Even Apple Loyalists Taking Their Time On Apple Watch

For all those who hailed the iPhone in 2007, the AppleWatch’s arrival has hardly been the second coming.

Sure, it can do many useful, even delightful things, such as showing incoming texts and email, tracking heart rates during exercise. But is that enough to spend $350 or more, especially when it requires wearing a watch while still carrying an iPhone around?

Early Apple Watch owners seem generally happy with it, but Apple’s bigger worry should be those on the sidelines – even hardcore Apple fans, not to mention everybody else – who are waiting to take the plunge.

The wait-and-see attitude is not exactly helping investor sentiment. Apple hasn’t released Apple Watch sales figures, but the company’s most recent quarterly financial report suggests that they were lower than many Wall Street analysts expected, though Apple said they exceeded internal projections.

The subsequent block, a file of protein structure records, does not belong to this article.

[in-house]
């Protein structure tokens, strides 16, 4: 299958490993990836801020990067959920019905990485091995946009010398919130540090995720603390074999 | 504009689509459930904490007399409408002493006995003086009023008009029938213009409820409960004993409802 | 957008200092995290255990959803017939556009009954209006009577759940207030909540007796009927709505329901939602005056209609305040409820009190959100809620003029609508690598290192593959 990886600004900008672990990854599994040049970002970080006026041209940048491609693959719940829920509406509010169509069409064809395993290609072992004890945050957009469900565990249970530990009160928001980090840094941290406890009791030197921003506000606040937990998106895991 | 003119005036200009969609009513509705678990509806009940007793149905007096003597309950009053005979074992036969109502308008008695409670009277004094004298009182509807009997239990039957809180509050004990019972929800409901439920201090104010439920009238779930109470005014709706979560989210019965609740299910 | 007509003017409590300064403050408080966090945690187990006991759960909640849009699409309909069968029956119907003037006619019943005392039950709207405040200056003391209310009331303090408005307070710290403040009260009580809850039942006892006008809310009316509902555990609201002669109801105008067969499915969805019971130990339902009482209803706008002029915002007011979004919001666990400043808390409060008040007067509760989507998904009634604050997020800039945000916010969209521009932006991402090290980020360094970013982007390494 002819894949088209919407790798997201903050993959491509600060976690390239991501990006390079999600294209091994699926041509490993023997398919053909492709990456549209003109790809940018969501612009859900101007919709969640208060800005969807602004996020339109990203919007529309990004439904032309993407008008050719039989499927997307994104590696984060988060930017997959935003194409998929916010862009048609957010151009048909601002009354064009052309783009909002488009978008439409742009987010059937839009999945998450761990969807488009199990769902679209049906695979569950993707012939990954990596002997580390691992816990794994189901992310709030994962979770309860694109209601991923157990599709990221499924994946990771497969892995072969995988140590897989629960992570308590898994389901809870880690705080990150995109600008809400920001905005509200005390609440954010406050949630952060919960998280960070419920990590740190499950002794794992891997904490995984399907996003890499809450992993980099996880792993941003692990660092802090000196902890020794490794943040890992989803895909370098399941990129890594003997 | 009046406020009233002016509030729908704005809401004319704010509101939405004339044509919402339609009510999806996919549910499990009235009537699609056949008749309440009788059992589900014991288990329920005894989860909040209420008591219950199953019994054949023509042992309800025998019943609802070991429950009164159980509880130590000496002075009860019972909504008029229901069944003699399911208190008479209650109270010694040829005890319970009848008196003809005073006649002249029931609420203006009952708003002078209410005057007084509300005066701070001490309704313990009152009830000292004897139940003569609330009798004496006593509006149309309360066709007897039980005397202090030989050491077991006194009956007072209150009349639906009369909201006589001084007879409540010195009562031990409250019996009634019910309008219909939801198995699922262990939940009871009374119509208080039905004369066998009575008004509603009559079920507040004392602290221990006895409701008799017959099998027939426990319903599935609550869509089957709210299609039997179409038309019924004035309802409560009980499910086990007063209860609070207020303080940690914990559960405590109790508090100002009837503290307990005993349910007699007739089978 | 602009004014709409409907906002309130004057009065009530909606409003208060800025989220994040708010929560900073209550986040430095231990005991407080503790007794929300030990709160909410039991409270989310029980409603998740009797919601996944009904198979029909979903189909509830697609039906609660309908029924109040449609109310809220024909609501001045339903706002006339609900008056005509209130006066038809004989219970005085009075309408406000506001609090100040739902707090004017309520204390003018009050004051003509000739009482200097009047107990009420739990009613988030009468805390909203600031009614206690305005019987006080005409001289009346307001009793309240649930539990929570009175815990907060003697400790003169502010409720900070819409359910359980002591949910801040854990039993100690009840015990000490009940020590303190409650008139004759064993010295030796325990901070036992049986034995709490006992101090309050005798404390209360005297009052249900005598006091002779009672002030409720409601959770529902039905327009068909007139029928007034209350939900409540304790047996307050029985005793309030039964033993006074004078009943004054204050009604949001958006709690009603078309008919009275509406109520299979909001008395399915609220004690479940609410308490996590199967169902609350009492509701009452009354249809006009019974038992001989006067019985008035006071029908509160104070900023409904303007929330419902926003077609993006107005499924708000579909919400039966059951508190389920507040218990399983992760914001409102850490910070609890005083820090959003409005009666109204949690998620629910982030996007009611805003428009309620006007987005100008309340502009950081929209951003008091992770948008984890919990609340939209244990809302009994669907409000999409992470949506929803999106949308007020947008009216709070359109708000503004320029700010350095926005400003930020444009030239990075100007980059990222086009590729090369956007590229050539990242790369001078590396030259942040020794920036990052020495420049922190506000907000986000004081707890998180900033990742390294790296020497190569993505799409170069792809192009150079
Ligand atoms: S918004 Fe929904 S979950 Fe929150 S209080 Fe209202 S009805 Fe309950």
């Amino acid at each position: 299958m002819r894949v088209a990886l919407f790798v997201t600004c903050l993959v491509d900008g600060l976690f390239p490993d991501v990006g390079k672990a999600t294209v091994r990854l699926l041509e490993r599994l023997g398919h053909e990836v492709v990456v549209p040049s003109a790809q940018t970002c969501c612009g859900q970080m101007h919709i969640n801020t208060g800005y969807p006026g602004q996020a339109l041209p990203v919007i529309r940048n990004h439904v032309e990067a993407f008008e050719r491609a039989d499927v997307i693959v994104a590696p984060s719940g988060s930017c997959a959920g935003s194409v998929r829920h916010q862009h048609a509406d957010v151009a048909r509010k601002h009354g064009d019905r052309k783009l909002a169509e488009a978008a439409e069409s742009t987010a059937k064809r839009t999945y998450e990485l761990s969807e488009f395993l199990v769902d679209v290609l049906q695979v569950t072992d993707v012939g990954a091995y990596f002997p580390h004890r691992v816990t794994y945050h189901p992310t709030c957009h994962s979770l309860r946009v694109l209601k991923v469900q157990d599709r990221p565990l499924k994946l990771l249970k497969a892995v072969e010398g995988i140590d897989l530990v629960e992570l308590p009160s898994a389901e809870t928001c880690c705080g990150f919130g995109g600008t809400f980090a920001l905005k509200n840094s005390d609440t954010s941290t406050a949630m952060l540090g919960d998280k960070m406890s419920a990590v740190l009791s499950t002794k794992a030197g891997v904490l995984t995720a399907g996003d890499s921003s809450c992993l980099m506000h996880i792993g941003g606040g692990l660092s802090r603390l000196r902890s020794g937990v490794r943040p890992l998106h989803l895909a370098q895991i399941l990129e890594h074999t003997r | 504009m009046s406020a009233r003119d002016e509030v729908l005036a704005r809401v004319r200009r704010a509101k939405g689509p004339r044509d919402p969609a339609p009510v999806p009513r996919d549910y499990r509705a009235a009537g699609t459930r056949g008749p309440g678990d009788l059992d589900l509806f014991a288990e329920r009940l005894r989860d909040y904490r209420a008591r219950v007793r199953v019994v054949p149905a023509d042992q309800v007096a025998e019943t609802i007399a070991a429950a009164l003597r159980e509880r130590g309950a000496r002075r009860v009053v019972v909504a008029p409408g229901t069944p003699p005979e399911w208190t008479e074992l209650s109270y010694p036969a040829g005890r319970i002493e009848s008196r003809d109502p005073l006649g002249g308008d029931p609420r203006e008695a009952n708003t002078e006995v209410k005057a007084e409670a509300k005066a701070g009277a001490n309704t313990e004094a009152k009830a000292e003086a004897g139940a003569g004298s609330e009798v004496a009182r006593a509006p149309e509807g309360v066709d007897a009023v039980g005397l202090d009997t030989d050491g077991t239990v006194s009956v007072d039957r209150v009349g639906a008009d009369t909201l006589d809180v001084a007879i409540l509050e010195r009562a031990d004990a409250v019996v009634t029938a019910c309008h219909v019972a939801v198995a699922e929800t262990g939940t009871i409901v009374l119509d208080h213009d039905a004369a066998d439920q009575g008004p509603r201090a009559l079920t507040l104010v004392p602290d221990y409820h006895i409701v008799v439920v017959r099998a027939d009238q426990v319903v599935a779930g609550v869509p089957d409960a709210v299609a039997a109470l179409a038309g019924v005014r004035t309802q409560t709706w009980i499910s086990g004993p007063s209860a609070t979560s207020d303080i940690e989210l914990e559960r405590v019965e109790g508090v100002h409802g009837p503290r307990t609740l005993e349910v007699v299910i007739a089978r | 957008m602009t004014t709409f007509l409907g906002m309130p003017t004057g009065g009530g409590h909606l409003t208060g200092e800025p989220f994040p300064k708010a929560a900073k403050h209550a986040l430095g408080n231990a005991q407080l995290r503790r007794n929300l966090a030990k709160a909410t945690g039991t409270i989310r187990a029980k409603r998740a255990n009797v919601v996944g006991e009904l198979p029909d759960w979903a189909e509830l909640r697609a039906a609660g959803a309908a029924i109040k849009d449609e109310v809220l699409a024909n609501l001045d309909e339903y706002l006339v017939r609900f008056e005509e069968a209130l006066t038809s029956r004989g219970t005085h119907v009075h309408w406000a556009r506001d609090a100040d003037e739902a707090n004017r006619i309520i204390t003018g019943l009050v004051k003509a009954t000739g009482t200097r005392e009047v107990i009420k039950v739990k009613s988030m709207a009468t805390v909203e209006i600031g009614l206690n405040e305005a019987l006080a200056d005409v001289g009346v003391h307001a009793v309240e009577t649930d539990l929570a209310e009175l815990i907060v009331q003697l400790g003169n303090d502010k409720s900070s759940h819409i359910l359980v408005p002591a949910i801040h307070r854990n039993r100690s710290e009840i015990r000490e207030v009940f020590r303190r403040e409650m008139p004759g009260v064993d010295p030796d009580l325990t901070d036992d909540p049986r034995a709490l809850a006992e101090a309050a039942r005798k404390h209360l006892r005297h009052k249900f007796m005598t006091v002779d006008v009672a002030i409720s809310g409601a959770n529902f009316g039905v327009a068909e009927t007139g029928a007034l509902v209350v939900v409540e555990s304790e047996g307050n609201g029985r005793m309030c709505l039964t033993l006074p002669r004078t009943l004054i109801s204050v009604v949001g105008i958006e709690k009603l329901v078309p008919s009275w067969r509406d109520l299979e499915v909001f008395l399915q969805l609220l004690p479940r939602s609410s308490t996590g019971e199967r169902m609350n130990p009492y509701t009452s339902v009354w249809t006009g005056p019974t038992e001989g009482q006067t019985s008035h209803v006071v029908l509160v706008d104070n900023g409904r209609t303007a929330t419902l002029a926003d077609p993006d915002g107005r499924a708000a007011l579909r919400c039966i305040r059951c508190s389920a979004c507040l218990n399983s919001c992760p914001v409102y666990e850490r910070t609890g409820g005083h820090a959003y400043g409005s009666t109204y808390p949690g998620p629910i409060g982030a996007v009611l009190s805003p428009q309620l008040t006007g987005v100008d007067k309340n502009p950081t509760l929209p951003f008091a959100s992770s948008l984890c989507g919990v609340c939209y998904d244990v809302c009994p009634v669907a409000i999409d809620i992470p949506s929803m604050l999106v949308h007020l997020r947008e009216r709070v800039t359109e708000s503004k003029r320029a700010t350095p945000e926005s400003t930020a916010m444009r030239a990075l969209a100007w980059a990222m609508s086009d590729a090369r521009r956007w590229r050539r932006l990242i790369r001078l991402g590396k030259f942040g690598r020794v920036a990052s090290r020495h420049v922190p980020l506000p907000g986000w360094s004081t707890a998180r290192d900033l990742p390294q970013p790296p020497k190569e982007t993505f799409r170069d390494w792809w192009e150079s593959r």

Among people holding off on the watch, some say they are waiting for early kinks to be worked out and others, for an “aha moment.”

David Lubarsky, a Fairfield, Conn., photographer, loves his watch because he can get “basic information, quick” and avoid staring at Facebook on the phone all day. It lets him see texts, emails, calendar appointments and baseball scores.

But he gets frustrated when using it to pay for coffee at Starbucks.

“Your wrist doesn’t necessarily twist to the right position to the scanner so it’s pretty awkward,” he said.

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